Many family-owned construction companies are proud of the past achievements of their organisations, and their people and culture. With a transformation period driven by growth, it is critical to these businesses that their people can embrace change, especially when it ensures future success.


For some home-grown, family organisations, it is time to consider personal exit strategies as foreign investment becomes a more compelling and viable option.

This is highlighted in the BDO Growth Index’s fastest-growing construction business, Daiwa House Australia Pty Ltd – who has made a significant investment in the acquisition of the Australian detached residential construction company, Rawson Homes, over the past five years.

2.  Disruptive innovators

Many construction businesses have turned their heads to disruptive innovation, particularly in the digital and technology advisory space. This may include the development of a patented product used to enhance the safety/sustainability of their projects, data analytics on workplace health and safety initiatives, streamlining processes and improving productivity, use of digital twins and more. It is an exciting time for the industry as construction companies begin a new way of doing business, improving their performance through digital technologies. With the Federal Government investing $1.2 billion in their digital economy plan, mid-sized construction businesses are set to benefit - with allocation of $170 million to allow firms to write-off intangible assets, as well as accelerating the use of Artificial Intelligence – a technology being adopted by the construction sector.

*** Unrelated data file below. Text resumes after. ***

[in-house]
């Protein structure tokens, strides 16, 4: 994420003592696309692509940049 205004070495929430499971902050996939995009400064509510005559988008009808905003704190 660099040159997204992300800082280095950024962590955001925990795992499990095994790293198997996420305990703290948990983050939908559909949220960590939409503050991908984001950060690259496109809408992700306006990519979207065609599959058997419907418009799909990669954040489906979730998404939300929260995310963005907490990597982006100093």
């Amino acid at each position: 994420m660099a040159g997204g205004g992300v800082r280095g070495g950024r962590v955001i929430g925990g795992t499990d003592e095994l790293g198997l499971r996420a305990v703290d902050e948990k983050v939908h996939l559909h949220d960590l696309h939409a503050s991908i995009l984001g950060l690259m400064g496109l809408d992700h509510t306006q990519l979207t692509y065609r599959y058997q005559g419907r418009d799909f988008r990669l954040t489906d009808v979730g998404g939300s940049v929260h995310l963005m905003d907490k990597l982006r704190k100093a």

For construction owners and operators trying to assess where to start on their digital and technology journey, assessing the full-value chain for pain-points and alliances where they can collaborate is a good place to start. Construction companies should also be looking at what big trends are driving their sector forward. For example, with sustainability being a future critical success factor, owners and operators should be looking at technologies where they can cut consumption, reduce waste and use resources that are less destructive to the environment. When it comes to creating efficiencies, looking at areas on the value-chain that can be streamlined, or shared with partners through digital means. While undertaking digital and technological transformation can seem like a daunting prospect for incumbents, construction companies can start on a digital and technology journey through a smaller, more iterative process.